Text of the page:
something in relative terms.


>> Running an Animation on Arbitrary State Changes
>> -----------------------------------------------
>>
>> Even with the previous addition, we still can't easily solve the
>> Button use-case, because there isn't, in general, a single property
>> which represents the four states with unique values, such that we can
>> key some @transition rules off of it.  We can possibly hack this in by
>> using some property that we very barely alter (like changing the text
>> color from #000000 to #000001 to represent going from normal=>hover),
>> but that's nasty.
>>
>> To fix this, I propose that we add a set of user-extensible properties
>> to CSS that can take arbitrary values.  These will have absolutely no
>> effect on any type of rendering; they are to be used solely for keying
>> transitions off of.  (They are roughly analogous to the
>> user-extensible set of data-* attributes in HTML5, intended for
>> storing private app-specific data in a well-known location.)
>
> Is it necessary to come up with such a general approach?
> It seems only useful for buttons, checkboxes and menus. Why not predefine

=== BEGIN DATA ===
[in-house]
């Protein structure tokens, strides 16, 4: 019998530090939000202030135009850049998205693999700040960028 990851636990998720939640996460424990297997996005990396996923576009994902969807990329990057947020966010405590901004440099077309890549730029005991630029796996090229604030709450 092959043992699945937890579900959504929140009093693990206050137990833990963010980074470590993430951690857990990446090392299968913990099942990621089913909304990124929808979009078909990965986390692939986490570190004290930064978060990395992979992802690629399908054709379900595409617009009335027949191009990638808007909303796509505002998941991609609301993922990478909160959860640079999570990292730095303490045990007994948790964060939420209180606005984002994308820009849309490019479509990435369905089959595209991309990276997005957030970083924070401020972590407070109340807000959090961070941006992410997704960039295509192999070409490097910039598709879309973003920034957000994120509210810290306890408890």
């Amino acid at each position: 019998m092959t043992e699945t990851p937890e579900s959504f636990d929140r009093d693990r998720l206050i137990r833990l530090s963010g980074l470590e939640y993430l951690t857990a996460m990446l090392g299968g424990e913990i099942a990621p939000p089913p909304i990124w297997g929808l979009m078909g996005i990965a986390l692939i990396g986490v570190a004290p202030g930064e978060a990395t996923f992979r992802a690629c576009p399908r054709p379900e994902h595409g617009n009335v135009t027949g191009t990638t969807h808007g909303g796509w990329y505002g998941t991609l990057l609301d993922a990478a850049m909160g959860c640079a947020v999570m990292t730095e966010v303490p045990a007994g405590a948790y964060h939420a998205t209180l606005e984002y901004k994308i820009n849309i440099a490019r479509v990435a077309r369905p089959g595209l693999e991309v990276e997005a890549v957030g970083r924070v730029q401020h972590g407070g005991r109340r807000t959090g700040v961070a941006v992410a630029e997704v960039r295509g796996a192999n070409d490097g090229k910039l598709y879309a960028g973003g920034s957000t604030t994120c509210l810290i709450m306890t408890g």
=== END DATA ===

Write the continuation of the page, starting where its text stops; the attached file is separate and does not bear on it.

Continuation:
> this?

I believe it's useful for much more than that.

For one, there are more built-in CSS-expressible states than just the
interaction ones - :disabled and :invalid, to name just two.  Authors
may want to define special transitions for moving between these states
in a similar way to what I described for moving between the
interaction-based states.

For two, full-on application-based state for widgets and such can lean
on this in the same way to define custom states based on
application-specific rules, and then hook transitions onto such state
changes.


>> They would be used like so:
>>
>> button { state-interaction: normal; }
>> button:hover { state-interaction: over; }
>> button:hover:active { state-interaction: down; }
>> button:active { state-interaction: out; }
>>
>> @transition button {
>>  over: state-interaction;
>>  from: normal;
>>  to: over;
>>  ...
>> }
>> ...6 more transitions...
>
> This is actually how Flash player works as well, except it fires transition
> state events which you then handle in ActionScript.
> People use this for all sorts of interesting effects.

Yes, I expect that being able to listen for property value changes
directly, or perhaps just state-* property value changes, would be
pretty useful for authors.  That's definitely something that can be
layered on top of this later.


>> Control Over Mid-Animation Interruption
>> ---------------------------------------
>>
>> If an animation is interrupted midway through, there are a lot of
>> options for what to do.  Which one is appropriate can even vary based